/*----- Show and Hide ------------------------- */ /*----- Show and Hide ------------------------- */
Thursday, February 10, 2005

"To all life Thou givest--to both great and small": an even tinier baby survives

Reading about the survival of Madeline Mann, born weighing just 9.9 ounces in 1989, made me marvel at the miracle of life and God's sovereignty and prompted my earlier post. This morning I came across a news report of the survival of baby born 1.3 ounces lighter, and who has now overtaken Madeline in being the world's smallest ever to survive. They were both delivered at the same hospital, the Loyola University Medical Center in Chicago. To watch a video of the day Rumaisa went home with her parents, click here.

Seen here ready to go home with daddy, Rumaisa was about the size of a mobile phone
when she was born. Today, almost six months' old, she weighs about 5 pounds 8 ounces.

Taken from CBC news:

The babies' 23-year-old mother developed pre-eclampsia, a disorder characterized by high blood pressure, during pregnancy. The condition endangered Rumaisa and her mother, prompting a C-section at 26 weeks. Normal gestation is 40 weeks.
As Axelrod reports, it's no surprise Rumaisa and Hiba are girls; 90 percent of surviving babies born weighing less than 13 ounces are female. [see also this]

"Boys to me are the weaker sex." Murakas said. "Don't laugh, but it's true."

Muraskas also said that the twins could have been helped along in their development by their mother's health problems. "Sometimes, when babies are stressed in utero, that can accelerate maturity," he said.

The twins were placed on ventilators for a few weeks and fed intravenously for a week or two until nurses could give them breast milk through feeding tubes. They were able to start drinking from bottles after about 10 weeks.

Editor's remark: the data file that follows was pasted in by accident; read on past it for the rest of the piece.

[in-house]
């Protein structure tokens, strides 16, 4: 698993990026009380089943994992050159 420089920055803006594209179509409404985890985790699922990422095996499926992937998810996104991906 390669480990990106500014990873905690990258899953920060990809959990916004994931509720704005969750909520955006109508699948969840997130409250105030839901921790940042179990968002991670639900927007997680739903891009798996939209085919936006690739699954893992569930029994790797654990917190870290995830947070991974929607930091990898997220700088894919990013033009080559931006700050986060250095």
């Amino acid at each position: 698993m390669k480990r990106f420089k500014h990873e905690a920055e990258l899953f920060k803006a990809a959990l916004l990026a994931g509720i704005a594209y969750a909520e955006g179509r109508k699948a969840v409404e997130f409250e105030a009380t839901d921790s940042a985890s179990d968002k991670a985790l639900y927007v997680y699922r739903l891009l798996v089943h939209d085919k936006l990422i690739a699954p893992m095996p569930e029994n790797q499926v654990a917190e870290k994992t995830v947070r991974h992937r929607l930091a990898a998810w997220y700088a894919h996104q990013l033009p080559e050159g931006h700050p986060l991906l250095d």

Ultrasound tests have shown no bleeding in Rumaisa's brain, a common complication in premature babies that can raise the risk of cerebral palsy. Both girls also underwent laser surgery to correct vision problems common in premature babies.

Shaik and her husband, Mohammed Abdul Rahman, 32, said they are looking forward to bringing their children home. The couple, originally from Hyderabad, India, live in the suburb of Hanover Park.

"We want them to be good human beings, good citizens, and she wants them to be doctors," said Rahman, looking at his wife.

"Doctors. Yes, of course, of course," she said, laughing.

Madeline Mann, the previous record holder as smallest known surviving premature baby, returned to Loyola Hospital earlier this year for a celebration. Now 15, she was described as a lively honor student, though small for her age, at 4-feet-7.

According to the hospital, more than 1,700 newborns weighing less than 2 pounds have been cared for there in the past 20 years.

The quote in the title of this post comes from a favourite hymn of mine entitled
"Immortal, Invisible, God Only Wise"
by Walter C. Smith; more specifically, from the third stanza which seems most apposite for stories such as Rumaisa's and Madeline's:

To all, life Thou givest, to both great and small;
In all life Thou livest, the true life of all;
We blossom and flourish as leaves on the tree,
And wither and perish—but naught changeth Thee.

"Now to the King eternal, immortal, invisible, the only God,
be honor and glory forever and ever. Amen." ~ 1 Timothy 1:17


Post a Comment

<< Home